MAYVILLE - The Chautauqua County Greenway Plan won't be sitting on a shelf collecting dust anytime soon.
In fact, the comprehensive plan nearly two years in the making at a cost of $50,000 already has five projects slated for implementation or review.
"The last plan we had was so old but it was so instrumental," said Mark Geise, county Planning and Economic Development deputy director. "... This new plan is to ensure Chautauqua County is a destination for outdoor active living and recreation."
OBSERVER Photo by Eric Tichy
Mark Geise discusses trails outlined in the Chautauqua County Greenway Plan, which has just recently been released. The county is already looking at five projects discussed in the plan.
The 162-page Greenway Plan was first mentioned in the county's Comprehensive Plan, dubbed Chautauqua 20/20. Before that, the last detailed study conducted by the county regarding its greenways was in 1968.
Set to be officially unveiled during a special gathering in Mayville in August, the Greenway Plan has identified 39 "corridors" throughout the county to develop, enhance, or improve recreational greenways. The corridors are broken down into three categories: exceptional, significant and high priorities.
"This is pretty comprehensive," Geise said. "There's a lot here."
Asked how he would recommend delving into the plan, Geise said, "I would tell somebody to start at the third chapter where we discuss what we plan to do to get things done. If they wanted to start somewhere, that is where they should."
County Executive Greg Edwards said the Greenway Plan should pay dividends to the county, and noted that many projects not yet announced to the public have already been started.
So it's unlikely, he said, the plan will be thrown on shelf with other discarded studies.
"Well I think over the years many of those plans that have sat on the shelf are typically required of the state," Edwards said. "The ones we are involved with locally, including the Comprehensive Plan, have paid off many times over."
He continued, "Many have already expressed excitement for the Greenway Plan, and it hasn't even been officially released. ... I'm grateful for the effort that has been put into this."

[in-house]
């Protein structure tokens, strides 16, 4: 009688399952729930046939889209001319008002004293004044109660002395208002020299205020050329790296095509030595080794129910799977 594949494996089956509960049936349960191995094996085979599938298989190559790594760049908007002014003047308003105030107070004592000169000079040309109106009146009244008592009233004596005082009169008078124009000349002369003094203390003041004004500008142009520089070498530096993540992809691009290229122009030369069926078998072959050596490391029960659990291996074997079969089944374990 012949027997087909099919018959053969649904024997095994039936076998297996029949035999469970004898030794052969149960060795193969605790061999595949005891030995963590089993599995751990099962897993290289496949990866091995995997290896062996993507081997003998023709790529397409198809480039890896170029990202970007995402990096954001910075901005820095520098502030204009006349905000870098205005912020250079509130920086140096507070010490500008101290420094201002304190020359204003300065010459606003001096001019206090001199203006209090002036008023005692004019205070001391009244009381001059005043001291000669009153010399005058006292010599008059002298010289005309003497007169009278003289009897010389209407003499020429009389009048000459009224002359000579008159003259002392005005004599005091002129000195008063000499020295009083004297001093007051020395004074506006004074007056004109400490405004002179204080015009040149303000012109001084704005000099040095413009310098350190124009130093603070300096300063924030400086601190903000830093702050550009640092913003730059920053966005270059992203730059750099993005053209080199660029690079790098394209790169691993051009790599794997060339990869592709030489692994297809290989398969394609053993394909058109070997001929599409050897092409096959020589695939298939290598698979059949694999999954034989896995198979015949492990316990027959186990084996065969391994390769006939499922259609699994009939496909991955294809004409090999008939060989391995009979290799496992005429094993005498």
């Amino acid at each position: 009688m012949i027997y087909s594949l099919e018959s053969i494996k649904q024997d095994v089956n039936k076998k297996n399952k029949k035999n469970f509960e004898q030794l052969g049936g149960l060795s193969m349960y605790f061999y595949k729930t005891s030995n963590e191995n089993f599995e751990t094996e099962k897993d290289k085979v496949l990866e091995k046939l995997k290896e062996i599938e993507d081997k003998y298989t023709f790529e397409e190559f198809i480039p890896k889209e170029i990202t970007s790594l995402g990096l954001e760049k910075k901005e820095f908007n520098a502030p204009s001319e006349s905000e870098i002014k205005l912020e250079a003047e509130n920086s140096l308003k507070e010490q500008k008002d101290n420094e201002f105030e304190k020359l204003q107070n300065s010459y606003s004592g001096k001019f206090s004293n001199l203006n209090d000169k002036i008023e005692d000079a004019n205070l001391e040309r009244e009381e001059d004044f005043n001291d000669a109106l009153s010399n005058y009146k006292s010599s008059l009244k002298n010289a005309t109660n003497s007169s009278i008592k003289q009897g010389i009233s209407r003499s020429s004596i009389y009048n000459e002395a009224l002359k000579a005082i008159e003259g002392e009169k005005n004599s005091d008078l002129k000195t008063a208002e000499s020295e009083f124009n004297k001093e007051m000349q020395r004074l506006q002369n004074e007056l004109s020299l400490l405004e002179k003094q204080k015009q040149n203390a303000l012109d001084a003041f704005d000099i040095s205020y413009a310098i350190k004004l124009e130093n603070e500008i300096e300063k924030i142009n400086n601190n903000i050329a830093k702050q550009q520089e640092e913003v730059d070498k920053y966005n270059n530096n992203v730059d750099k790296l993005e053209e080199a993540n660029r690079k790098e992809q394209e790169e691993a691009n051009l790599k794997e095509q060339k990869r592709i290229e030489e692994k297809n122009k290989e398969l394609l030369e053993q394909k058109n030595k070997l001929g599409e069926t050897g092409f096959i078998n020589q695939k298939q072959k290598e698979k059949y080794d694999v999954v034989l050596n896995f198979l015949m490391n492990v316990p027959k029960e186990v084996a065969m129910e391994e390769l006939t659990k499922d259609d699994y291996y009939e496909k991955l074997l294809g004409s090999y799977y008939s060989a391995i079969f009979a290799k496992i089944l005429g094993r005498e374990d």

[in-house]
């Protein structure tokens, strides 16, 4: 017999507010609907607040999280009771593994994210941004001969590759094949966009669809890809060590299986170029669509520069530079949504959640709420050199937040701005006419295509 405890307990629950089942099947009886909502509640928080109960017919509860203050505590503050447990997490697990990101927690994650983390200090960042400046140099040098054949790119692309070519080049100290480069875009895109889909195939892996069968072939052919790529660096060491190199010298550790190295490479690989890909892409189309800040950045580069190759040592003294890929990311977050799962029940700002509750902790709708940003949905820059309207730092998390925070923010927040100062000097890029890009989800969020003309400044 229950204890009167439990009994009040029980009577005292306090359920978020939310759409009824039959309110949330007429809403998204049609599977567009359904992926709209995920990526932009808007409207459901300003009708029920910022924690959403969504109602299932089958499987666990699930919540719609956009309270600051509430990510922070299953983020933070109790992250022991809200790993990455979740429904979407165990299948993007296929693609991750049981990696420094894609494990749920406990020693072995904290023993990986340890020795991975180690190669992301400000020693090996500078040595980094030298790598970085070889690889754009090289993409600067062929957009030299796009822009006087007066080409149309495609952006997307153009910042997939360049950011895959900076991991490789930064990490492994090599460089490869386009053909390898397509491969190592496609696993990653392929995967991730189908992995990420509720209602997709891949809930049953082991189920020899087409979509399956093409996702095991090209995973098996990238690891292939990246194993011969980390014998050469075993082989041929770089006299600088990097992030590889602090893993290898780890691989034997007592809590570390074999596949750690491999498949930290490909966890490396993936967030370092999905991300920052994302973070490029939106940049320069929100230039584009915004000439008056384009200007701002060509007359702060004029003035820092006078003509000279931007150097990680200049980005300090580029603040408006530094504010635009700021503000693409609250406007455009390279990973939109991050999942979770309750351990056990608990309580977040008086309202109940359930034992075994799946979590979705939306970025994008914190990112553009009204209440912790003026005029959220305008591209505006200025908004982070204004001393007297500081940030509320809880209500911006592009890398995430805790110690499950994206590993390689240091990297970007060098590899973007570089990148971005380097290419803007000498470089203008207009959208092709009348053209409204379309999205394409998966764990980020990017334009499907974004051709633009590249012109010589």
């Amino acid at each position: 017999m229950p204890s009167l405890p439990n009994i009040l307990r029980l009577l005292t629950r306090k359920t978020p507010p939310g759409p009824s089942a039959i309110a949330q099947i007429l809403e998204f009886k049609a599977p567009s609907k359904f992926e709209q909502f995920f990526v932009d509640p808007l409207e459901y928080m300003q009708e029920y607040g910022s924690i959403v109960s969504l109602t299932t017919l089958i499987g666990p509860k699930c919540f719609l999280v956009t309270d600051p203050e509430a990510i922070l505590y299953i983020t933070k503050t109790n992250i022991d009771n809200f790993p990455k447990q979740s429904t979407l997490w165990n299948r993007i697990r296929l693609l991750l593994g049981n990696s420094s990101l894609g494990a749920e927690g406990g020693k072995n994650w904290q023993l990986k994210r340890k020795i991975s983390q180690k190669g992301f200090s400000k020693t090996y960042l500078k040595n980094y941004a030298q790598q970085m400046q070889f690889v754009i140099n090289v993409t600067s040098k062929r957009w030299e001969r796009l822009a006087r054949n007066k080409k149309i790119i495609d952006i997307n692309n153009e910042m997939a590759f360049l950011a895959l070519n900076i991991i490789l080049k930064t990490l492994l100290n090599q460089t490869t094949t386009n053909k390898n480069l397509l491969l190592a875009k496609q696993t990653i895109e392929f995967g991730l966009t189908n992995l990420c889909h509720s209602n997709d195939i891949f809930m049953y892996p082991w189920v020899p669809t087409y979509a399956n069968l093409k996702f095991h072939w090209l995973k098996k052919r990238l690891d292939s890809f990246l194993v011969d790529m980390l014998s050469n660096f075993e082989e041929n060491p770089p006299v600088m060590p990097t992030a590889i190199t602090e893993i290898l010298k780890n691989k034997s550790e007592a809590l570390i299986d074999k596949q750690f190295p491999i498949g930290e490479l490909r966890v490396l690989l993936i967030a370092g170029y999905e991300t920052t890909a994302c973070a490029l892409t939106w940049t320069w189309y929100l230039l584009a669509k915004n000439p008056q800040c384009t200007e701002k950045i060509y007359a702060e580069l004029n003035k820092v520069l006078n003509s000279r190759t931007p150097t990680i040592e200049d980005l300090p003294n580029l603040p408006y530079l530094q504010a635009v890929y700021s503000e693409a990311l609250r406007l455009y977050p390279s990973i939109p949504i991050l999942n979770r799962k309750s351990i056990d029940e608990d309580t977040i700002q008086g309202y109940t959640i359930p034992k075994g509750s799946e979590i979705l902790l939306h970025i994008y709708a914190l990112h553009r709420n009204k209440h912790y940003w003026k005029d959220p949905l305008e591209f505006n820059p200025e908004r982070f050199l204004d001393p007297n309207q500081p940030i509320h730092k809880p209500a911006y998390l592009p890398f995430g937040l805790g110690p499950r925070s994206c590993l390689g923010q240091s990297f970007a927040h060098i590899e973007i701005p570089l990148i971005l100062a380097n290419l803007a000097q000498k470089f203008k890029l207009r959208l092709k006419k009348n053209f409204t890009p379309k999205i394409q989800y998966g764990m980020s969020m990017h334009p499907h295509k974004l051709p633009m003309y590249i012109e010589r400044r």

In addition to areas of interest alluded in the plan, 10 projects have been identified as "high priority demonstration projects," five of which are currently being studied.
During numerous public meetings held in September, Geise said, residents were asked to rank the projects based on impact on the community, ease of completion, potential for impact and value of healthy living.
Projects currently being assessed include:
Overland Trails maintenance improvements, and includes the assessment of the existing maintenance and management of Chautauqua-managed trails. The project also makes recommendations for future maintenance and management improvements.
East- and West-side Overland Trail loops. Geise said he is currently discussing the loops for the trails, which was first brought up in the 1968 greenway study. The project would create short loops at both ends of the East- and West-side Overland Trails.
"Right now when you get to the end of the trails you have no nothing to do but turn right around and go back," Geise said.
Chautauqua Institution to Barcelona Harbor Trail. A massive connection plan to link numerous communities and parks along new and existing trails. A greenway in Westfield would allow residents and tourists to travel from the village to Barcelona Harbor and Lake Erie Shore to the village of Mayville.
Growing mountain biking in the county. "There is a lot of activity with mountain bikers in the county," Geise said. "They are their own little niche within our community and we would love to expand that."
The county, as detailed in the Greenway Plan, may look to expand current bike trails while developing another six to eight miles of trails.
Equestrian trail system expansion, which would build on the planned network of trails in Cherry Creek.
Geise said he plans to formally present the Greenway Plan to the legislature's Planning and Economic Development and Public Facilities committees before discussing it with lawmakers during their full-body meeting.